In sum­mary, none of these strategies is com­plete and none on its own can con­sti­tute an over­all guideline for a future viable eco­nomy. What is appar­ently miss­ing, from our point of view, is a uni­fy­ing ele­ment’, a vis­ion or per­spect­ive, which com­bines the pos­it­ive aspects of all these strategies, leaves behind their short­com­ings and provides a com­mon ori­ent­a­tion. It is our con­vic­tion that, at the bot­tom line, all value chains with­in a viable future eco­nomy must meet, without excep­tion, the fol­low­ing prop­er­ties (which are not self-evid­ently con­tained in every single one of the afore­men­tioned approaches):

  • Use of start­ing mater­i­als as well as energy for the man­u­fac­tur­ing of products in such a way that the earth’s avail­able resources are not irre­triev­ably consumed.
  • Applic­a­tion of envir­on­ment­ally friendly, cli­mate-friendly and socially accept­able con­ver­sion processes.
  • Foresighted util­iz­a­tion of products after their end of life, avoid­ing pol­lu­tion, and per­mit­ting incin­er­a­tion prefer­ably when the CO2 released is cap­tured and used again.
Effi­ciency, con­sist­ency, suf­fi­ciency: the fun­da­ment­als of a sus­tain­able economy

In oth­er words, whatever approach is chosen, it ought to expli­citly be in line with the three pil­lars of sus­tain­ab­il­ity: effi­ciency, con­sist­ency, suf­fi­ciency [12].

  • Effi­ciency means the more pro­duct­ive use of mat­ter and energy, i. e. the pro­ductiv­ity of resources. This is to be achieved primar­ily through tech­nic­al innov­a­tions and more mod­ern work­ing meth­ods. Its Achilles’ heel, how­ever, are asso­ci­ated rebound effects!
  • We con­ceive con­sist­ency as the applic­a­tion of nature-friendly, cli­mate-friendly and socially accept­able tech­no­lo­gies, which use the sub­stances and ser­vices of the eco­sys­tems without des­troy­ing them, e. g. by using regen­er­able or recyc­lable start­ing mater­i­als as well as renew­able energy for the man­u­fac­tur­ing of products. How­ever, with the cur­rent state of the art, a com­pletely cir­cu­lar eco­nomy is not pos­sible and/​or not expedi­ent in all branches of industry.
  • Suf­fi­ciency is aimed at lower resource con­sump­tion by redu­cing the demand for goods. This is not the rhet­or­ic of renun­ci­ation or the pur­suit of an ascet­ic way of life; rather, suf­fi­ciency poses the ques­tion of the right meas­ure, the respons­ible use of resources. Cor­rectly applied suf­fi­ciency is a weapon against rebound effects!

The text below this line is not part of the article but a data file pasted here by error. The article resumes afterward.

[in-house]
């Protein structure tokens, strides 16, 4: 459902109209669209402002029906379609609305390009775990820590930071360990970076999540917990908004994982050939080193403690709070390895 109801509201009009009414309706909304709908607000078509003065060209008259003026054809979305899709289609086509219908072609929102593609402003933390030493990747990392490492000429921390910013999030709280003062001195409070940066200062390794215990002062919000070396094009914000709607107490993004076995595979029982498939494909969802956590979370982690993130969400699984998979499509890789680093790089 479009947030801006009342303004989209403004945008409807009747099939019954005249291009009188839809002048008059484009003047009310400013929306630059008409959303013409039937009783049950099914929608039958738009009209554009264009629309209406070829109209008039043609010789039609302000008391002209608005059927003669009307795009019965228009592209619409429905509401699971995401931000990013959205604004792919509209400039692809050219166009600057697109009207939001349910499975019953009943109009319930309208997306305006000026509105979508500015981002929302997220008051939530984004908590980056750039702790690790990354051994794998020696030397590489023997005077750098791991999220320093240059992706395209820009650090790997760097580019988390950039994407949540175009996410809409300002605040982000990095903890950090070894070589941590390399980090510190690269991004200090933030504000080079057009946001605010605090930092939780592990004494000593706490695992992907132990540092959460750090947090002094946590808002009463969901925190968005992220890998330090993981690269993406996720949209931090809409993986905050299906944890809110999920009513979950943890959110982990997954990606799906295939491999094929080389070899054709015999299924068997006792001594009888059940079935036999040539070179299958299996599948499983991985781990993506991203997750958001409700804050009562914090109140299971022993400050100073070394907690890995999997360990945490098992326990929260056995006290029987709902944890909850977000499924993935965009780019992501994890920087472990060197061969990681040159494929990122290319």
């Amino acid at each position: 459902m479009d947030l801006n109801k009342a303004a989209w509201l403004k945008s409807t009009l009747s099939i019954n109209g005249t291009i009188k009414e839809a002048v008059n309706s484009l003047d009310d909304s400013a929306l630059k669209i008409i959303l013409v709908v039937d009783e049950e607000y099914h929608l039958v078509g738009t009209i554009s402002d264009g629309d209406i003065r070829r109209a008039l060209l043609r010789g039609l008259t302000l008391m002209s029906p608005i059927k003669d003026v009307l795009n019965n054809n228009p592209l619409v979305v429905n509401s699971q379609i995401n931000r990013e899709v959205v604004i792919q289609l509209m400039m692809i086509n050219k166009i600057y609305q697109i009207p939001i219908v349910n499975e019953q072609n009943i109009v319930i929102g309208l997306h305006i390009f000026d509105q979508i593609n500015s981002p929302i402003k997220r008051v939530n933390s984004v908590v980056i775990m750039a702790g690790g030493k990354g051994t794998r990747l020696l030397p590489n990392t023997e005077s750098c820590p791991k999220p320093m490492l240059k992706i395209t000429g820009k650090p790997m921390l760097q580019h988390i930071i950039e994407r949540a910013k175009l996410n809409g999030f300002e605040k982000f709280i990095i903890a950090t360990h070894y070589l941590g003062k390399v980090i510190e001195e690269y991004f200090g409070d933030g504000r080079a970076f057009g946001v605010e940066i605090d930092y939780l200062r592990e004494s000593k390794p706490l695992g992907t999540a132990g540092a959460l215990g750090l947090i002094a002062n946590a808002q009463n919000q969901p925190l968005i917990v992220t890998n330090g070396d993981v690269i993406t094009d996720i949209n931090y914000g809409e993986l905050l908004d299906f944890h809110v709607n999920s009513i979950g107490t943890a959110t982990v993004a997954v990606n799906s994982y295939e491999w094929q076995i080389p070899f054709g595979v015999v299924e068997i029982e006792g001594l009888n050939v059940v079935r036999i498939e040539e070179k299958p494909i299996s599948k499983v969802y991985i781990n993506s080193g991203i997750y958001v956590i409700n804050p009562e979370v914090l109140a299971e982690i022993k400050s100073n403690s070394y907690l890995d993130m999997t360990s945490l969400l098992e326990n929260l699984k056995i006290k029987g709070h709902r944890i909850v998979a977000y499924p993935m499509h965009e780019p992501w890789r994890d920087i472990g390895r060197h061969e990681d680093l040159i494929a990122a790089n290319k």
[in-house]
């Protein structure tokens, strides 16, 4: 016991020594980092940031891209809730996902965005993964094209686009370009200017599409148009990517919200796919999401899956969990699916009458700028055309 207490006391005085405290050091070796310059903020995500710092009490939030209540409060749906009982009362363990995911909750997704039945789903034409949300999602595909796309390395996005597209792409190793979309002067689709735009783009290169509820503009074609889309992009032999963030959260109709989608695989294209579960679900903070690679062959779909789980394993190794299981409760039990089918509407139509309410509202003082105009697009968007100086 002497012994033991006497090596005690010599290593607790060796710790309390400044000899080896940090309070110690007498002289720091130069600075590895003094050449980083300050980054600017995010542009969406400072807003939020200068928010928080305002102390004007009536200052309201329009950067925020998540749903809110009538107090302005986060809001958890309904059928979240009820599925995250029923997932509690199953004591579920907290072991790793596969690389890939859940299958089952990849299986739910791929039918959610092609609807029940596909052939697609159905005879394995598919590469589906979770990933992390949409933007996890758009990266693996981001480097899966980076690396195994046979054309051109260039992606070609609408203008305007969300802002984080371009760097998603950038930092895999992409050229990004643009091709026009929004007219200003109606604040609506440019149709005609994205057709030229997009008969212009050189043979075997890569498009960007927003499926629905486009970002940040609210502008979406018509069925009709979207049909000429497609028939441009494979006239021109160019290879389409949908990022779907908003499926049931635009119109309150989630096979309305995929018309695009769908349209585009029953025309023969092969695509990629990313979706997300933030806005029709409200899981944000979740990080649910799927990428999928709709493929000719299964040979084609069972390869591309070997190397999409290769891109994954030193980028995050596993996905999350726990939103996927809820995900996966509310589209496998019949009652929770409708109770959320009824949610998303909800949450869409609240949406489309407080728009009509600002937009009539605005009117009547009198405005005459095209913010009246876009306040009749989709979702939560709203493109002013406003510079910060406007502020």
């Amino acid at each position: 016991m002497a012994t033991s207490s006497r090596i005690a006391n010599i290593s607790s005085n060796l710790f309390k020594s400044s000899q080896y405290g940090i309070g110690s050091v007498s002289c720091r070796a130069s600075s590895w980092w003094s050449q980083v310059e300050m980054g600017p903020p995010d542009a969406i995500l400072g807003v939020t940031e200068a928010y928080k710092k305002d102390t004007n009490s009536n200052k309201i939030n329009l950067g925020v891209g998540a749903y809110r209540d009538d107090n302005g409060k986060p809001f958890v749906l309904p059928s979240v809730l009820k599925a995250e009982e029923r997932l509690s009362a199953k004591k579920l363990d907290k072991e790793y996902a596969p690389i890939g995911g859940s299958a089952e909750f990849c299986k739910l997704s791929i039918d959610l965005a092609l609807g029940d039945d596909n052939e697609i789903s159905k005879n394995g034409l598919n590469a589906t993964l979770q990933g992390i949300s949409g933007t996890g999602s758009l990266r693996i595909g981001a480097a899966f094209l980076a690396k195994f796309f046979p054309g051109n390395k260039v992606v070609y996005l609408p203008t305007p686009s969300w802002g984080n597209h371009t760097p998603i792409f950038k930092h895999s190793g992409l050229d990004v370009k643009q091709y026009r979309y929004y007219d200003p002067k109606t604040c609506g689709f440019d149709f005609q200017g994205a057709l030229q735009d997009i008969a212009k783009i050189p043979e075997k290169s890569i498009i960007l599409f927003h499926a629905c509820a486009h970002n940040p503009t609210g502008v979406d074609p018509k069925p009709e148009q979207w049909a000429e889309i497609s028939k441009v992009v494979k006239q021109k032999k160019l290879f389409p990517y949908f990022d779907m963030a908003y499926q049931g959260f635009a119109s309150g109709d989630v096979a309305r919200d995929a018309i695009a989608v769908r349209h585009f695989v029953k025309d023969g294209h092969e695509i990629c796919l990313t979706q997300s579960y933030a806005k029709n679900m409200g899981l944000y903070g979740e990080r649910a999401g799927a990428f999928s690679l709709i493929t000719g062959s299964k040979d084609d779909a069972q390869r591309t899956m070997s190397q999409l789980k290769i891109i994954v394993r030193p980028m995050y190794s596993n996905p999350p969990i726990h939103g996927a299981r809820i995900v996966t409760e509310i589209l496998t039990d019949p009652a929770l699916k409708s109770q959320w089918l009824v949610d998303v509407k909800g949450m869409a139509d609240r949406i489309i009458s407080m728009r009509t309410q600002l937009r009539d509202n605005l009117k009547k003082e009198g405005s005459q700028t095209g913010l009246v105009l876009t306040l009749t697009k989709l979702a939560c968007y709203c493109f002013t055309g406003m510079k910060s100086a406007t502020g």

Each meth­od and pro­ced­ure should be eval­u­ated on this basis in order to decide wheth­er it is eli­gible for a viable future eco­nomy. Moreover, wheth­er a value chain for the pro­duc­tion of goods is effi­cient, con­sist­ent with envir­on­ment­al and soci­et­al needs and also serves the notion of suf­fi­ciency can also be quant­it­at­ively assessed.

Sus­tain­able eco­nomy: a reward­ing altern­at­ive to the con­ven­tion­al economy

Yet all efforts for a devel­op­ment towards a sus­tain­able eco­nomy would be in vain if their rationale were just” to save the cli­mate and the envir­on­ment at the expense of a com­pet­it­ive eco­nomy. Mod­els of a sus­tain­able eco­nomy would not find many fol­low­ers either. Instead, we claim: Yes, we are con­vinced that not des­pite but based on the described char­ac­ter­ist­ics and due to its own innov­a­tion poten­tial, sus­tain­able eco­nomy is a viable altern­at­ive to the con­ven­tion­al, essen­tially pet­ro­chem­istry-based eco­nomy. Sus­tain­able eco­nomy can con­sti­tute a com­pet­it­ive advant­age for sev­er­al reas­ons. It may facil­it­ate great­er eco­nom­ic inde­pend­ence by diver­si­fy­ing sources of raw mater­i­als, fuel new tech­no­lo­gies and give rise to new products, thereby open­ing up new mar­kets and attract­ing more cus­tom­ers. Unrav­el­ing the poten­tial for far-reach­ing tech­no­lo­gic­al innov­a­tions res­ults in bene­fi­cial devel­op­ments for the eco­nomy and soci­ety in gen­er­al. And just as import­antly: The con­sumer demand for modes of pro­duc­tion and products that do not ignore extern­al­it­ies is ever and rap­idly growing.

The trans­ition towards a sus­tain­able eco­nomy is essen­tial but should be
accom­plished gradually 

Accord­ing to this per­cep­tion, sus­tain­able eco­nomy not only cov­ers all oth­er strategies men­tioned above; it also determ­ines what the tar­get of all these sub-areas should be. One pre­requis­ite is, of course, that com­mer­cial enter­prises must not be forced to adopt the sus­tain­ab­il­ity prin­ciples instant­an­eously or in a rush, thereby jeop­ard­iz­ing their cur­rent com­pet­it­ive advant­age. The trans­ition towards sus­tain­ab­il­ity has to be accom­plished in a gradu­al and sens­ible way, with inter­im solu­tions and tem­por­ary arrange­ments where applic­able. Com­pan­ies thor­oughly refus­ing the trans­ition on the oth­er hand will even­tu­ally provide obsol­es­cent products and ser­vices in the future and for­feit their mar­ket pos­i­tion. A fur­ther essen­tial con­di­tion is that polit­ics and soci­ety provide the frame­work in which com­pan­ies are enabled to pro­duce sus­tain­ably. This encom­passes sup­port, for example but not exclus­ively, through favor­able leg­al and tax treat­ment as well as by con­scious and con­scien­tious beha­vi­or on the part of customers.

In con­clu­sion, the trans­form­a­tion men­tioned above is a uni­ver­sal chal­lenge. It affects us all and, in order to suc­ceed, requires the joint col­lab­or­a­tion of pro­du­cers, sellers, think tanks, con­sumers, politi­cians and investors. The ISEF intends to enable and facil­it­ate the required intense per­son­al exchange of all these act­ors, as well as to con­nect, unite and chan­nel all the respect­ive, diverse sub-areas of action for the first time under the com­mon umbrella of sus­tain­able eco­nomy.